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It's the first time I'm trying to implement the Phong lighting model. I'm pretty sure everything is working fine.

I was experimenting using different materials, meaning I played with Kd,Ks,Ka and Ns values when I came across this problem.

Whenever I use a material with alpha value less than one I get this weird result :

enter image description here

At first I thought it has to do with the normals of the model since they are all supposed to point away from the model but it doesn't seem to be the case.

Any ideas?

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This looks like what happens when you have depth writing enabled on a translucent material.

Sometimes a polygon in front (from our camera's perspective) renders first, and writes its depth into the depth buffer. Then when a polygon behind tries to render later, it detects there's already something at a closer depth and doesn't draw anything. That's where you get the faint/translucent parts.

Other times, one or more polygons further back draw first, then later the frontmost polygon draws on top of them. Stacking up multiple translucent polygons like this makes the result more opaque, leading to the darker regions in your image.

Since polygons are not depth-sorted by default, you end up falling into either of these two cases basically at random, leading to the patchy/inconsistent appearance you see here.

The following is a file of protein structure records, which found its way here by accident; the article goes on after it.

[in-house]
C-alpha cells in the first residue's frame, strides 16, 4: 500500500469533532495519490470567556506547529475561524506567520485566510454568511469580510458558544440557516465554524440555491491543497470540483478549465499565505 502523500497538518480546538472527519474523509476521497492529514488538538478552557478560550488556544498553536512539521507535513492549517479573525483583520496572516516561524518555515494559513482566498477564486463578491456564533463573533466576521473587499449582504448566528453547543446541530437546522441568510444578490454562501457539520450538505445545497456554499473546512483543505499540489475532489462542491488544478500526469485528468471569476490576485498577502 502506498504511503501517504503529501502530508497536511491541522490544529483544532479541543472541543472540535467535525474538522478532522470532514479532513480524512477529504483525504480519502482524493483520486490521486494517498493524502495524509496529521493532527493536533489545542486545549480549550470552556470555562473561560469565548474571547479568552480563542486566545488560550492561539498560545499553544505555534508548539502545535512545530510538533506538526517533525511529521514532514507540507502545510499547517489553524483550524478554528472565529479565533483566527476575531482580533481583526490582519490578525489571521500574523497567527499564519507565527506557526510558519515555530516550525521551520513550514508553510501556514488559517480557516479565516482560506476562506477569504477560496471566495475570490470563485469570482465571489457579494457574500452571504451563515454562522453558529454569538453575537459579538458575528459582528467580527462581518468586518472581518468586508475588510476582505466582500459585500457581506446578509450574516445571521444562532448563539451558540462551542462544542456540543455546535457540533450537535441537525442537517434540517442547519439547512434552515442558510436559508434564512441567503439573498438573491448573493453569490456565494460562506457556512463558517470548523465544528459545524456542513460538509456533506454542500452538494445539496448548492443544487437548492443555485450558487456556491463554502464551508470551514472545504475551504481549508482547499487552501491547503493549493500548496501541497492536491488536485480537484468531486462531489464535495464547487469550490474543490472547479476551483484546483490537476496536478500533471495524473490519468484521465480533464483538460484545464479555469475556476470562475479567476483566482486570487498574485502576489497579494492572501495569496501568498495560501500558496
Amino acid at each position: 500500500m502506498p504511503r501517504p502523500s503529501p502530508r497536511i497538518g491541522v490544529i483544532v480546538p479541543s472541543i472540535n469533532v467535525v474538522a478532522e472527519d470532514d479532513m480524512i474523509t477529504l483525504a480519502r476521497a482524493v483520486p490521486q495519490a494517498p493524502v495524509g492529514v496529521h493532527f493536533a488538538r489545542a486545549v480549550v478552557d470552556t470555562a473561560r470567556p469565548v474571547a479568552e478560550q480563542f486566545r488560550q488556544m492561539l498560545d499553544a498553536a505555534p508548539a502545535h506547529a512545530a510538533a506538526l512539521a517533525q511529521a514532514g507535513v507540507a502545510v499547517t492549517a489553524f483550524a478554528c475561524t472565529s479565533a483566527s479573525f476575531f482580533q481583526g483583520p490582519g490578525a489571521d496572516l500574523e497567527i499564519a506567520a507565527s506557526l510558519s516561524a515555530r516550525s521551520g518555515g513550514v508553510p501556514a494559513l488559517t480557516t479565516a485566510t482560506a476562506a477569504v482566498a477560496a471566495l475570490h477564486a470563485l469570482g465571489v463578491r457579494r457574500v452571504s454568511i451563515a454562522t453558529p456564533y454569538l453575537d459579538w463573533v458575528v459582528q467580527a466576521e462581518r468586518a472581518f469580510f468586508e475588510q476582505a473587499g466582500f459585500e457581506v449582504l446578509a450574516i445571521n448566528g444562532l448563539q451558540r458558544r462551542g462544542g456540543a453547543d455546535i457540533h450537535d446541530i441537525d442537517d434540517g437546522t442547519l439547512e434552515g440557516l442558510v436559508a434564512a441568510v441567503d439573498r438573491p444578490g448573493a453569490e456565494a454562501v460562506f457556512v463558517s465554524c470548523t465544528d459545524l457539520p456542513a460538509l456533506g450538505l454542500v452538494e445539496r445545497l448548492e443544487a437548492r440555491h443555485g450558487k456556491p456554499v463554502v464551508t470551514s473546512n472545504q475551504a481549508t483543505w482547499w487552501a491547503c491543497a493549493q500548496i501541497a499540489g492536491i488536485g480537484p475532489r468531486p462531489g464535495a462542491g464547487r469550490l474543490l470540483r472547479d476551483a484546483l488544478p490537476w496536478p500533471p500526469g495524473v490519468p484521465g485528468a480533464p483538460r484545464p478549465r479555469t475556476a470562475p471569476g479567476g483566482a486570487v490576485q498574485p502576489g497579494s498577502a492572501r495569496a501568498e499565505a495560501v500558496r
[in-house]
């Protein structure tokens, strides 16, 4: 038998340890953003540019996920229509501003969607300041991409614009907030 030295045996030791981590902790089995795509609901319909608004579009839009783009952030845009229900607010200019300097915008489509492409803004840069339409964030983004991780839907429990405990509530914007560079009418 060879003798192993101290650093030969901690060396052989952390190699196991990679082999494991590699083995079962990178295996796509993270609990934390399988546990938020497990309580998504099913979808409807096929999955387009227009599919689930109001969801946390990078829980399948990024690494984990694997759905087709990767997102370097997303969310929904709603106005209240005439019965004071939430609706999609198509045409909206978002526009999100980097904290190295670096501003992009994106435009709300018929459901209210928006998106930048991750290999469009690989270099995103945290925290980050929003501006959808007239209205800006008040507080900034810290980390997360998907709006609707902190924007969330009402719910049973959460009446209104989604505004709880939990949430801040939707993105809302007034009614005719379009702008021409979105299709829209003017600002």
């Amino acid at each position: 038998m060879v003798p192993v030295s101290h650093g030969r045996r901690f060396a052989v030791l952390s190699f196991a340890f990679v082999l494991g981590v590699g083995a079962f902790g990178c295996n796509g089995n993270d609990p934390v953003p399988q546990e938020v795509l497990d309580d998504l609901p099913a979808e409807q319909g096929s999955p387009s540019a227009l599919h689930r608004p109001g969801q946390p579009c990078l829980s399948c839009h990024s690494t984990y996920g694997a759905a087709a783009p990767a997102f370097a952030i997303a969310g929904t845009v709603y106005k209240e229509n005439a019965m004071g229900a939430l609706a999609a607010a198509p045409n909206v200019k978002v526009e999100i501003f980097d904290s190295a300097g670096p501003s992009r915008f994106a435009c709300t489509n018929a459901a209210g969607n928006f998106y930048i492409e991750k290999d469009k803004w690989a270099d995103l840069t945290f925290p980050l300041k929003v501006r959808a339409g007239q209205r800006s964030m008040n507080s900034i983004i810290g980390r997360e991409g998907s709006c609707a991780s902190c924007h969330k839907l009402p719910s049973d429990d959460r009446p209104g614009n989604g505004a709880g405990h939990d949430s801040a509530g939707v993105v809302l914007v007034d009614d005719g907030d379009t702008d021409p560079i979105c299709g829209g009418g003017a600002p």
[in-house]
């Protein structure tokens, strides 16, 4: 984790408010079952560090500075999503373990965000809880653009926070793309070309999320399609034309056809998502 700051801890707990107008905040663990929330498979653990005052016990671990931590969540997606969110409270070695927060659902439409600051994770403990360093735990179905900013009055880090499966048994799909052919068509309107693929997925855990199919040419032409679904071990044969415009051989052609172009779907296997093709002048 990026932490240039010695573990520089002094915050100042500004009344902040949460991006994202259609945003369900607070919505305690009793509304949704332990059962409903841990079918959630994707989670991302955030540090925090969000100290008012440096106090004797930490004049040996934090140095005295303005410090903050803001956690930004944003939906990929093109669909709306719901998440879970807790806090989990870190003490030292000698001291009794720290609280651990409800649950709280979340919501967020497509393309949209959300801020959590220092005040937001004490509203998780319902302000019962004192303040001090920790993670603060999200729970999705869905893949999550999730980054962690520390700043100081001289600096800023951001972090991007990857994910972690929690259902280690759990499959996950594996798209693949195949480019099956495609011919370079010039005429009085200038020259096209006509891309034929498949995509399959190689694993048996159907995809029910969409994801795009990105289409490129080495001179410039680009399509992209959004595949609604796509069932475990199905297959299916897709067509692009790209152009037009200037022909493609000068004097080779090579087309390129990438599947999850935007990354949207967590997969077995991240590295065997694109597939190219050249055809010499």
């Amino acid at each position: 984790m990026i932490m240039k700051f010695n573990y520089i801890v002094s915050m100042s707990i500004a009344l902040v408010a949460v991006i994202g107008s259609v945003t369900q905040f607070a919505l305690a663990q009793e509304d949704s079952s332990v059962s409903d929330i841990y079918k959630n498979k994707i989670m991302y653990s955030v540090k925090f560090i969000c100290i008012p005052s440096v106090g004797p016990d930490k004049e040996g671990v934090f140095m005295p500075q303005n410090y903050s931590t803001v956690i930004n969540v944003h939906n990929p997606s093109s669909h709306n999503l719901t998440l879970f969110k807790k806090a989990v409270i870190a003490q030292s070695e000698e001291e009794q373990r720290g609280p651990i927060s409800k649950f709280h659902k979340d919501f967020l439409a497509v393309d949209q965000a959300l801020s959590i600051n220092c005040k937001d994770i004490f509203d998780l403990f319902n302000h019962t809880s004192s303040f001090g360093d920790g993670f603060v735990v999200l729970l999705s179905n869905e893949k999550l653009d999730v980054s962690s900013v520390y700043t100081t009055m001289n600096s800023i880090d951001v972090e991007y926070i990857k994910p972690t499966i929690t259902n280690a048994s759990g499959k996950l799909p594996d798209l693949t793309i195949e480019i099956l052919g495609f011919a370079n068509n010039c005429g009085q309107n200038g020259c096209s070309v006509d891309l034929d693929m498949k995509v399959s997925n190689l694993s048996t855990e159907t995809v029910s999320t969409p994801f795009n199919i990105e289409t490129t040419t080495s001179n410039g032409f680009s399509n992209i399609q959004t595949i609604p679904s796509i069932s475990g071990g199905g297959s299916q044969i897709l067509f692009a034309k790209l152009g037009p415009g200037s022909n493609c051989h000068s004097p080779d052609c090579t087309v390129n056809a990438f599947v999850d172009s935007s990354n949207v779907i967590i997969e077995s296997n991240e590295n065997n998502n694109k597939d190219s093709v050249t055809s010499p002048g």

You can make this more consistent in a couple of ways:

  1. Turn off depth writes. Then every front-facing polygon will be drawn, even if a closer polygon already got drawn there. This works for order independent blend modes like Add or Multiply. If your blending function is not order-indepent though (like Over/Layer/standard alpha blending), you'll still see inconsistent blending results where the order changes.

  2. Sort your polygons — either front to back to render only the frontmost skin, or back to front to layer everything in the correct order. Note that not every possible arrangement of 3D polygons is sortable though.

  3. Render your object fully opaque onto an off-screen buffer, then blend that buffer into your scene with translucent blending. This ensures you only see the frontmost surfacr, and get consistent blending everywhere.

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